Currently viewing the tag: "tax exemptions"

Changes are needed in the ability of the Washington State Legislature to fund basic services like education and healthcare. The current state budget problems are made more difficult by the lack of flexibility of the Legislature to make decisions by a majority vote as directed by the Washington State Constitution and by a tax expenditure/exemption process that is shielded from legislative oversight by virtue of not being part of the normal budget process.

Many people are frustrated by the current stalemate in the legislative process and want more choices than just throwing up their hands and suffering more cuts in state services and more costs to working families. More options are needed for the voters than just saying we have no real choices.

Accordingly draft legislation has been written that could be a bill in the Legislature with a referendum clause for the voters or that could be a citizens  initiative for the Fall ballot if the Legislature doesn’t act..  The legislation is called  the Washington State Taxpayers Fiscal Reform Act.  You can see a draft copy for comment located here: http://www.majorityrules.org/?attachment_id=814

We are now circulating this draft for public comment and revision. I would appreciate your review of this draft  and any suggested revisions you might have.
The Taxpayers Fiscal Reform Act would:
1.  Allow the Legislature to repeal tax exemptions by a majority vote by repealing the current unconstitutional 2/3 voting requirement.
2. Add tax expenditures into the biennial  budget process.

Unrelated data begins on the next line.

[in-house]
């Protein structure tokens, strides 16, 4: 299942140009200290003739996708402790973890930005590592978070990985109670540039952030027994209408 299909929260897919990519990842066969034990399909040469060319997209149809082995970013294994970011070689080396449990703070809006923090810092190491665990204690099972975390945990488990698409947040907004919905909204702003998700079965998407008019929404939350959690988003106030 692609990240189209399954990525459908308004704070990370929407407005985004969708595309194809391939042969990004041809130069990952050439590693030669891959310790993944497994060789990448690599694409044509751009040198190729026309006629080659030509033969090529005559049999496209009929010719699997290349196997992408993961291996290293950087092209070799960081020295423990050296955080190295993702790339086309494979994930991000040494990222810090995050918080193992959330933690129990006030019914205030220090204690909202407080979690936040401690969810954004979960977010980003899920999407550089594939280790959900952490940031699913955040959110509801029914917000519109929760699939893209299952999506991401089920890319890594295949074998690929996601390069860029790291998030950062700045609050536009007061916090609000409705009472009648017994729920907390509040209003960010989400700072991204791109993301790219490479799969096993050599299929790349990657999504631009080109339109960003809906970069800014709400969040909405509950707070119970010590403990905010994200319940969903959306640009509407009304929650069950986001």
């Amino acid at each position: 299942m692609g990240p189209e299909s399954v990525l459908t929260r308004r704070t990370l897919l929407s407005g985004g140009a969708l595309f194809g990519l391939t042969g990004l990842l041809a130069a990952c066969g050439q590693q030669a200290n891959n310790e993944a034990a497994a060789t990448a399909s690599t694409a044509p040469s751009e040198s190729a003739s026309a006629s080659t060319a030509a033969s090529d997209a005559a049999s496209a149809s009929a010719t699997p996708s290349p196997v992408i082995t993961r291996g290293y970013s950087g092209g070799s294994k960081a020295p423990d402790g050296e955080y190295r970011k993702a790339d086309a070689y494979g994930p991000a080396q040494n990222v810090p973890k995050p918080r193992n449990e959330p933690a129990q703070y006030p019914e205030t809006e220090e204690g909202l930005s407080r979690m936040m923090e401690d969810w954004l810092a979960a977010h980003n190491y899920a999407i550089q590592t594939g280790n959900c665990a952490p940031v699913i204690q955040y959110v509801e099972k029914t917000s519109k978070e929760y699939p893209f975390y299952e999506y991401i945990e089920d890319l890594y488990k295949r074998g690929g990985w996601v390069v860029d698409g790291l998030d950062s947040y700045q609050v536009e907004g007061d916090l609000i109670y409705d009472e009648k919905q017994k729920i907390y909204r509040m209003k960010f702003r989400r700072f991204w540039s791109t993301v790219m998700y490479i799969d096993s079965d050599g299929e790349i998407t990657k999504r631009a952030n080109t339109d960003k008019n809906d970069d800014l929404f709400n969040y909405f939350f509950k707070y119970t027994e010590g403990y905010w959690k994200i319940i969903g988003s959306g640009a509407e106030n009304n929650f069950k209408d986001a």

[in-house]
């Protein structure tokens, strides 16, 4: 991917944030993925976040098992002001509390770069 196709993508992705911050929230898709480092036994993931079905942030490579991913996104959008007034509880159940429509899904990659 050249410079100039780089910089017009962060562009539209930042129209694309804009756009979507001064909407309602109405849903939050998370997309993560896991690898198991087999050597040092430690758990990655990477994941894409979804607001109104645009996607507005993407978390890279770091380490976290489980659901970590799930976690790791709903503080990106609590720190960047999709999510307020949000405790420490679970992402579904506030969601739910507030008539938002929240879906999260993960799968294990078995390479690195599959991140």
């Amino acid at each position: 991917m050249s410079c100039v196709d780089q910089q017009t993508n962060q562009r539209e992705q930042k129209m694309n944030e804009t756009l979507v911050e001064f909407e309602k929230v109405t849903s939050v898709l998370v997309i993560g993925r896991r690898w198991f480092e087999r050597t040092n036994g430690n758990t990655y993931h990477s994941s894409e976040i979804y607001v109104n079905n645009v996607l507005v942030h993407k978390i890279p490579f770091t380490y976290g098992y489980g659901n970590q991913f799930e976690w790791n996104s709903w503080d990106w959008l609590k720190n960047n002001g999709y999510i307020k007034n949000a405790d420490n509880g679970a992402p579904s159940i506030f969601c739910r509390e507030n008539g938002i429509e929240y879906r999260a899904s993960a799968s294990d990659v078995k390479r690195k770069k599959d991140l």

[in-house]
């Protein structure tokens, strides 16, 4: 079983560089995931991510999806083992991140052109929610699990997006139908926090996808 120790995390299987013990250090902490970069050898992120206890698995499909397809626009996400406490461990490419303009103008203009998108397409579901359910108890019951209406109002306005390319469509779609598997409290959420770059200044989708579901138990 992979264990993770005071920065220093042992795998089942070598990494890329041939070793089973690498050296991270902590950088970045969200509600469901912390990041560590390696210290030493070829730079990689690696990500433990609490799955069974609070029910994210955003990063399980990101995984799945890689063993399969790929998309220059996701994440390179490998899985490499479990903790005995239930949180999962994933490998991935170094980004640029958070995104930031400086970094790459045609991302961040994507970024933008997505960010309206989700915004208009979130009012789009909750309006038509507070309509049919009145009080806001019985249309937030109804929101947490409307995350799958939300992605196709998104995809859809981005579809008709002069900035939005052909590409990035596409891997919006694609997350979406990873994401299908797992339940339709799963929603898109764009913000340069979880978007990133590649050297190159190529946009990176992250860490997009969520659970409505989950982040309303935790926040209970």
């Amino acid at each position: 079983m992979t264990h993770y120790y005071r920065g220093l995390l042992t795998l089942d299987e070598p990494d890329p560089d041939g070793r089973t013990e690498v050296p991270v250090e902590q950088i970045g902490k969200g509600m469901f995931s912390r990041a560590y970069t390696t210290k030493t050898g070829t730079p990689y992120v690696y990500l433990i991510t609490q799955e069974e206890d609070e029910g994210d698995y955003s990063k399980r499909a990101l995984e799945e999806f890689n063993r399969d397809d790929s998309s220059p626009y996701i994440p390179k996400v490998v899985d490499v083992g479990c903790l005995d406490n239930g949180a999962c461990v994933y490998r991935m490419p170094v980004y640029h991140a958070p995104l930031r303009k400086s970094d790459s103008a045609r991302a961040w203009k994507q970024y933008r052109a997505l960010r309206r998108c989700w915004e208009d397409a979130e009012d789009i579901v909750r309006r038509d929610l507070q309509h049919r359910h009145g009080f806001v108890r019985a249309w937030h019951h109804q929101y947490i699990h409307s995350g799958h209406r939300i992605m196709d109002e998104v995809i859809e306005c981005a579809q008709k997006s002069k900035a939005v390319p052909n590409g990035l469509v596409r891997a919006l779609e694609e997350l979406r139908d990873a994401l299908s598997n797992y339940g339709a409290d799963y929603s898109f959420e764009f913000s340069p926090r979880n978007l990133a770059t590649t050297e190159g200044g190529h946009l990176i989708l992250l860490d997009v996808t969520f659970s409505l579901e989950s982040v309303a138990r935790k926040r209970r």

3.  Require the Legislature to rank all spending, including tax expenditures as high, medium or low priority in meeting state needs.
4.  Require that the Legislature must act to reaffirm all tax expenditures after they have been audited by the state or they will sunset.
5. Limit any authorization or reauthorization of a tax expenditure to 10 years.
Please return all comments on the draft to Steve Zemke at the e-mail address below.
Thanks,
Steve Zemke – Chair
King County Democrats

The 2/3 vote requirement rule for the Washington State Legislature to act on revenue measures  imposed by Tim Eyman’s Initiative 1053 needs to be overturned. Everyone acts as if it is law, including most of the Washington State Legislators, but it is unconstitutional. The issue is before the Washington Court system and needs to be resolved.

I-1053 has created a crisis for our state. It  has limited the options of our state government to address our current  financial crisis. The result is that the state is being forced to continue to cut basic services like education and health care. It is driving the crisis into a downward spiral.

The state has already cut it’s budget by $10 billion and is facing another $2 billion in cuts just to balance its current budget.

The I-1053 campaign is just another example of misguided anti-government legislation that unfortunately has an opposite effect from what many voters thought they were voting on. They bought the rhetoric thinking it was good for the average citizen in this state.

However it was  Big Business and Corporate interests in this state that saw the measure for what it was – another opening to consolidate their power over the State Legislature. Corporations like the Bank of America and BP saw that this so called rule gave them virtual immunity from the threat of seeing their special interest tax exemptions being repealed once Eyman’s definition of a tax increase included repeal of tax exemptions. Voters missed this.